Monday, September 15, 2014

Fwd: State of the Birds 2014 and New Watch List Released

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Subject: State of the Birds 2014 and New Watch List Released


State of the Birds 2014 Finds Aridland Habitats Rapidly Degrading

Bird science and conservation groups, and federal agencies have come together to publish State of the Birds 2014—the most comprehensive review of long-term trend data for U.S. birds ever conducted. The full report can be found at


State of the Birds assessed population trends in seven key habitats and finds bird populations declining in arid lands (deserts and sagebrush), grasslands, eastern and western forests. Birds in fragile aridland habitats show the steepest population declines in the nation with a 46 percent loss in the population of these birds since 1968. Habitat loss and fragmentation, energy development, hydrological alteration, overgrazing and conversion to agriculture are the largest threats.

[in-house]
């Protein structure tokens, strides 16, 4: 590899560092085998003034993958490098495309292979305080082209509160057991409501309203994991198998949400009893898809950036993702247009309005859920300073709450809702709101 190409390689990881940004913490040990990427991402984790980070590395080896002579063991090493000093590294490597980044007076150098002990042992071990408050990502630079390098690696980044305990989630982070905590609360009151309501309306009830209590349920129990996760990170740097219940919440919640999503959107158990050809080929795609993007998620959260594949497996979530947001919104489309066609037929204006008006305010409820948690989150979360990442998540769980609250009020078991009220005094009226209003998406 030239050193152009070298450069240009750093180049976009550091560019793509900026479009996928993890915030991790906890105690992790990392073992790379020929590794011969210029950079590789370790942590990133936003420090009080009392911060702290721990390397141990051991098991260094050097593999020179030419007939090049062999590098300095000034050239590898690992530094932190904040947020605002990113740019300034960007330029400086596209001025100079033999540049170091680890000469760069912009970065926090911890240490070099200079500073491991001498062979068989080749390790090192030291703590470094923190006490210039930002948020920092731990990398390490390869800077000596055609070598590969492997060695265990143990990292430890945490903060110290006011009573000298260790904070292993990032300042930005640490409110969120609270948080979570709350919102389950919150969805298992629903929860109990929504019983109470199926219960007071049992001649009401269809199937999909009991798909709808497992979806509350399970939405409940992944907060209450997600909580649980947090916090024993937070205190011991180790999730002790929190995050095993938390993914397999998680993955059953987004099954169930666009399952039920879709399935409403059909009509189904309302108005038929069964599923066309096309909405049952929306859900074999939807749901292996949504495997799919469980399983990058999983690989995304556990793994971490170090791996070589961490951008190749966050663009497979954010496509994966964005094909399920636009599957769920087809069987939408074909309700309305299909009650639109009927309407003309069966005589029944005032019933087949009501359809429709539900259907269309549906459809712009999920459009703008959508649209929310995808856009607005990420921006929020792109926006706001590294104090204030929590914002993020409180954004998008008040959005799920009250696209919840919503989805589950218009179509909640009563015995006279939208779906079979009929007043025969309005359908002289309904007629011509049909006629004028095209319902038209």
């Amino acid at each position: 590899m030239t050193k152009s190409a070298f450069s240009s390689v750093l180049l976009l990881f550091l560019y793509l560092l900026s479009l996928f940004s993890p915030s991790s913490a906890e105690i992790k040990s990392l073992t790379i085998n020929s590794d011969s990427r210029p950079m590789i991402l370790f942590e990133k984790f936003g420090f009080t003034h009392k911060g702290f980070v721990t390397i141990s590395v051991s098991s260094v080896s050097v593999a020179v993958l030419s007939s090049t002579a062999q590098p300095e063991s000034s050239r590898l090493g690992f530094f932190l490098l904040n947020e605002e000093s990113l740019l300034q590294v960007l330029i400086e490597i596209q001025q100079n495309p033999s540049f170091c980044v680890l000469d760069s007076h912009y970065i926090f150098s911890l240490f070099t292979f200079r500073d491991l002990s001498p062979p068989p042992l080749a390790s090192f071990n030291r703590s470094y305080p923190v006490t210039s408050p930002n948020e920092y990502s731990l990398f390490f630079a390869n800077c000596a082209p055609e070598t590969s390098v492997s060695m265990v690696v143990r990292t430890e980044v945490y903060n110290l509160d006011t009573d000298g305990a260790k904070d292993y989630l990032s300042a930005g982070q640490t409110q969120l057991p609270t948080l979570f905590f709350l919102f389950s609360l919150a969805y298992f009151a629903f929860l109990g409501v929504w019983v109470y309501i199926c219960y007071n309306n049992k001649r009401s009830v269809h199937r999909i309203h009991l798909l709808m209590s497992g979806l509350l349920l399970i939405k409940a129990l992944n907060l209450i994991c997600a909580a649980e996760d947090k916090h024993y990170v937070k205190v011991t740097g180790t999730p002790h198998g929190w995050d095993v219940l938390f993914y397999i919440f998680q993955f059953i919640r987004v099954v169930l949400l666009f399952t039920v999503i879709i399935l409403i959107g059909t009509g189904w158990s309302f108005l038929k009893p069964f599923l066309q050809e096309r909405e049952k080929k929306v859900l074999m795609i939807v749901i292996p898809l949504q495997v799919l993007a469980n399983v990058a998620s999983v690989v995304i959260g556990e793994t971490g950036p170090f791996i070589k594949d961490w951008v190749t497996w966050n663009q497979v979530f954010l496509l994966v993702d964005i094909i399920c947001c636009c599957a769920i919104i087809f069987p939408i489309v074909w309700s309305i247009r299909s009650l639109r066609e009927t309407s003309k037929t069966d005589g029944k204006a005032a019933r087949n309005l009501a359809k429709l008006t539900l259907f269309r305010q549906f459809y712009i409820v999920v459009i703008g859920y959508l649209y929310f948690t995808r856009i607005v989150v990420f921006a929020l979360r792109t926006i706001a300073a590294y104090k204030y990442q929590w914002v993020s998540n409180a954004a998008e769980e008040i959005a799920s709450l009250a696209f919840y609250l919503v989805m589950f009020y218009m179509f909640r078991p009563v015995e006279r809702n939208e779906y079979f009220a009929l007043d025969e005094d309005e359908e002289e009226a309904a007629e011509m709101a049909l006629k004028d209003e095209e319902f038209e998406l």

These are also significant threats in the nation’s grasslands, where the report notes a decline in breeding birds, like the Eastern Meadowlark and the Bobolink, of nearly 40 percent since 1968. That decline, however, appears to have leveled off since 1990—a result, the authors say, of the significant investments made in grassland bird conservation.


There are some encouraging signs for many species in grasslands, wetlands and several other key habitats that have benefited from targeted conservation efforts. In general, development is squeezing shorebirds and their habitat along the coasts. However, among the 49 coastal species examined, there has been a steady rise in populations of 28 percent since 1968. This may be a reflection of the establishment of 160 national coastal wildlife refuges and nearly 600,000 acres of national seashore in ten states.


New Watch List Identifies Most Endangered Bird Species